Night cap with Three Stories Inside a Rental Van
What inspired you to tell the stories of these characters?
The idea first came to mind after watching dash cam videos on YouTube. There is something interesting about the way the camera keeps rolling after an accident, or after the person driving has left the vehicle. There is this sense that the vehicle has a life and is a silent observer to the action and people around it. It also has a distancing effect which seems to heighten the absurdity and triviality of the drama. In Three Stories Inside A Rental Vanthe camera is not dash cam, but that feeling was definitely something I wanted to replicate. With this in mind, the characters were developed around three simple situations; each a moral quandary that the characters needed to solve.
Where was it shot?
The film was shot in my home state of Victoria in Australia. The first two vignettes are shot in an urban environment just outside of Melbourne, and the last takes place in the country.
Can you tell us a bit more about the filming process in the van?
With dash cam videos as my primary reference, it didn’t feel right to cut during each story. There is something about an unbroken shot that seems to add to the tension of each situation. To achieve this, we needed a camera rig that would provide us with 360-degree coverage, stretch the length of the van, mount onto the ceiling, and be motorised so that it could be operated while the van was moving. I began by looking at film-specific sliders and dollies with a minimum length of 3 meters, but after a bit of research I discovered that what was required didn’t exist in Australia. Eventually I found a company based in China that manufactures linear motion rails, primarily used for large 3D printers. It was a bit of a gamble, but thankfully it worked perfectly. From the slider we underslung an electronic three-axis camera head which held the Alexa Mini and a Zeiss 21mm Master Prime lens. The entire rig was controlled remotely, allowing the cinematographer, Ryan Alexander Lloyd, and his camera team to be hidden from view, but still in complete control of the dolly, pan, tilt and focus. The freedom with which the camera could move and respond to the unfolding action meant that the actors didn’t need to be overly concerned about hitting their marks and it allowed for greater experimentation on set.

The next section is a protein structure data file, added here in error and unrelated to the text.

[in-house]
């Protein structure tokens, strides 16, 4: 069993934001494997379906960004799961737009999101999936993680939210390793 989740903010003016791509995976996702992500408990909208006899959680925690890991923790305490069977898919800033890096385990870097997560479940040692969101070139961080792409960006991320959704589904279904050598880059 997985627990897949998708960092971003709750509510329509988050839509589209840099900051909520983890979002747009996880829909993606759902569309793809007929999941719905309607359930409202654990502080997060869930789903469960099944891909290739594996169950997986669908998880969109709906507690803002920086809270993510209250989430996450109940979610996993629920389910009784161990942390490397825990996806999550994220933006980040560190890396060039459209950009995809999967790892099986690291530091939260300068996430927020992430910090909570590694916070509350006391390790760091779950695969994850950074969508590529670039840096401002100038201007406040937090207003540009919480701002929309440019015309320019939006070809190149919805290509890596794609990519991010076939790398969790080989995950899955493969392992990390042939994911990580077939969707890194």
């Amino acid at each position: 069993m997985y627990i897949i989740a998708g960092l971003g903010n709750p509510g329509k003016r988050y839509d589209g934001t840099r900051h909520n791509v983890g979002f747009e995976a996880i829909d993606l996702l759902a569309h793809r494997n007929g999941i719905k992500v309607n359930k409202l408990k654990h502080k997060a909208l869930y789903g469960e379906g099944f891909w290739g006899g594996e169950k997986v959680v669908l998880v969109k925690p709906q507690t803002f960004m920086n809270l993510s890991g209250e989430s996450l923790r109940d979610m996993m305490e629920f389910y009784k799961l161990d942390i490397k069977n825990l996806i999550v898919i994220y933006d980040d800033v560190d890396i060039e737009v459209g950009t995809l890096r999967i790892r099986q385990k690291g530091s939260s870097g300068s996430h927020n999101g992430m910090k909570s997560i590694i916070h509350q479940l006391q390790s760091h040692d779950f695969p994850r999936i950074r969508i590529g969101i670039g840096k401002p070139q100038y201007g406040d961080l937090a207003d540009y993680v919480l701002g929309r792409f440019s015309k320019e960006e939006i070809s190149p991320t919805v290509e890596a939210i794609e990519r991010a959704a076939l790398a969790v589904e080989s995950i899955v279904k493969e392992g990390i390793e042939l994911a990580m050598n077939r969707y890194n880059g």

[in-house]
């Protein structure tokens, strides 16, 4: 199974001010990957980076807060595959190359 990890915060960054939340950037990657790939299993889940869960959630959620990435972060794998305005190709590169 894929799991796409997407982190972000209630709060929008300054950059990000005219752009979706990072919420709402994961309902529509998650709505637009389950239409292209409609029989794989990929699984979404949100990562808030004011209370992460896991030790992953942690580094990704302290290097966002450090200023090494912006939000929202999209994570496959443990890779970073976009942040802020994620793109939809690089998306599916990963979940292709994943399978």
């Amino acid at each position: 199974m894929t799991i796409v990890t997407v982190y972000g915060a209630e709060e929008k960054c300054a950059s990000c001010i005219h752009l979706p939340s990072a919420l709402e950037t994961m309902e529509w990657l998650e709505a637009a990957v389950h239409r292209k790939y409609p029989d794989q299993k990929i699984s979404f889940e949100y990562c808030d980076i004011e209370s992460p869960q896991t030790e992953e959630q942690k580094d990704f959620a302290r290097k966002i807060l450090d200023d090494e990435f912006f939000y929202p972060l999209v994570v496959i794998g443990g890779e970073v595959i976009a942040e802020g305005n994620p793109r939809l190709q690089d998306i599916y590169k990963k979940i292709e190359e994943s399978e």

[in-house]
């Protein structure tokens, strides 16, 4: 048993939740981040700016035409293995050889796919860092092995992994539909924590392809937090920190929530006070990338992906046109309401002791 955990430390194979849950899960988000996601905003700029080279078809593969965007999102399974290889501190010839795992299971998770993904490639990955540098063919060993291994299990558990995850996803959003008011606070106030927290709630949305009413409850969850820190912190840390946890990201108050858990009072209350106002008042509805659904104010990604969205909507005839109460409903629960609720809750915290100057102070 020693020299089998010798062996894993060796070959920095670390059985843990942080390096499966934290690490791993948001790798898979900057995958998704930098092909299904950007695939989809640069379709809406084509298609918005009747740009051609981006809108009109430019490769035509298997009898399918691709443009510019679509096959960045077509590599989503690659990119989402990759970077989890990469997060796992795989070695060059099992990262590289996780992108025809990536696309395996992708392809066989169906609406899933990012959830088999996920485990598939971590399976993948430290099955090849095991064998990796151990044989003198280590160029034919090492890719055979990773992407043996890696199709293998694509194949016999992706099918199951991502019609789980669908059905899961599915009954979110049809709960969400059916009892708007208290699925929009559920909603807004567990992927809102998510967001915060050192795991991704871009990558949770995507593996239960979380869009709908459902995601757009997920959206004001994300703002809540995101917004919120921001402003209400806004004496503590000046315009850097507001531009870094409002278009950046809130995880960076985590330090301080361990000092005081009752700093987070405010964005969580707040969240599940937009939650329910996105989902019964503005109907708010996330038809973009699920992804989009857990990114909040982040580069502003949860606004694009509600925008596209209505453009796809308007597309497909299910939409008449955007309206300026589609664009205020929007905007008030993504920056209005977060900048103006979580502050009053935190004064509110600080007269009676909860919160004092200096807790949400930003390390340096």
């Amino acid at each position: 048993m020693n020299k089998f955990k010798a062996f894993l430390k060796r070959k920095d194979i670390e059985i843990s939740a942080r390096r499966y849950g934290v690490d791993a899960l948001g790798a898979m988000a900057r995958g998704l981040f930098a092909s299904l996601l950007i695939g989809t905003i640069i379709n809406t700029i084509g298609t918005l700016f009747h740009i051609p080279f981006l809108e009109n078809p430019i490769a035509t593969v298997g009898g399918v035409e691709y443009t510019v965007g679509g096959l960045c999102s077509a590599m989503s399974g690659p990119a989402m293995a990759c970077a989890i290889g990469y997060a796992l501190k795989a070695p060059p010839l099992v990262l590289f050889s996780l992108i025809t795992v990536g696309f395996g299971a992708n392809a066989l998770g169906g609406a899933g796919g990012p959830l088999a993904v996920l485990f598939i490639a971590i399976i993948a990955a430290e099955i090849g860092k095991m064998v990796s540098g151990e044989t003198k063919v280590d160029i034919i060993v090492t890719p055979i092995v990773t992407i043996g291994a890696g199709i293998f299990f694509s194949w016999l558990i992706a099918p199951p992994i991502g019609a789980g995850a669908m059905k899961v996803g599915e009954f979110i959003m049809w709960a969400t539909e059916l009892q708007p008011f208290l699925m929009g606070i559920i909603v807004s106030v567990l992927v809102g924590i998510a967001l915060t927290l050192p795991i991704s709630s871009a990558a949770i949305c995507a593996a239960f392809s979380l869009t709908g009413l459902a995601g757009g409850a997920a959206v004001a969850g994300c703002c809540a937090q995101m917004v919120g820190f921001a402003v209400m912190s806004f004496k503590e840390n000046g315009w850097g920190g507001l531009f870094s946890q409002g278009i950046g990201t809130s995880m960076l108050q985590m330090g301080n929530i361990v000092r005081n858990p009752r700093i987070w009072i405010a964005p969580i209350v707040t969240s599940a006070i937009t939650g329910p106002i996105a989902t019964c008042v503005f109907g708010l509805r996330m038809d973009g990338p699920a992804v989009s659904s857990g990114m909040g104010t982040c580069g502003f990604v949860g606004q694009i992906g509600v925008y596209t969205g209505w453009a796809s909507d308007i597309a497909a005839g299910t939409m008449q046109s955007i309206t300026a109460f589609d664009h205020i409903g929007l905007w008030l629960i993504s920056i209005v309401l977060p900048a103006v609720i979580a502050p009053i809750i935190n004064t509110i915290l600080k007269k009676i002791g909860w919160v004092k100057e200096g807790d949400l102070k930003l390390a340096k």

What is your background as a filmmaker?
I studied Film and Television at Swinburne University in Melbourne. My primary interest is in writing and directing and this is the third short film I’ve made.
Would you say that the short film format has given you any particular freedom?
I’m a firm believer that short films are their own medium. With Three Stories Inside A Rental Van, the short film format allowed me to examine the shared history of a rental van and focus in on the thematic similarities that unify each story. But this idea wouldn’t have worked if it was any longer. Audiences would have been desperate to get outside the van and see a landscape shot!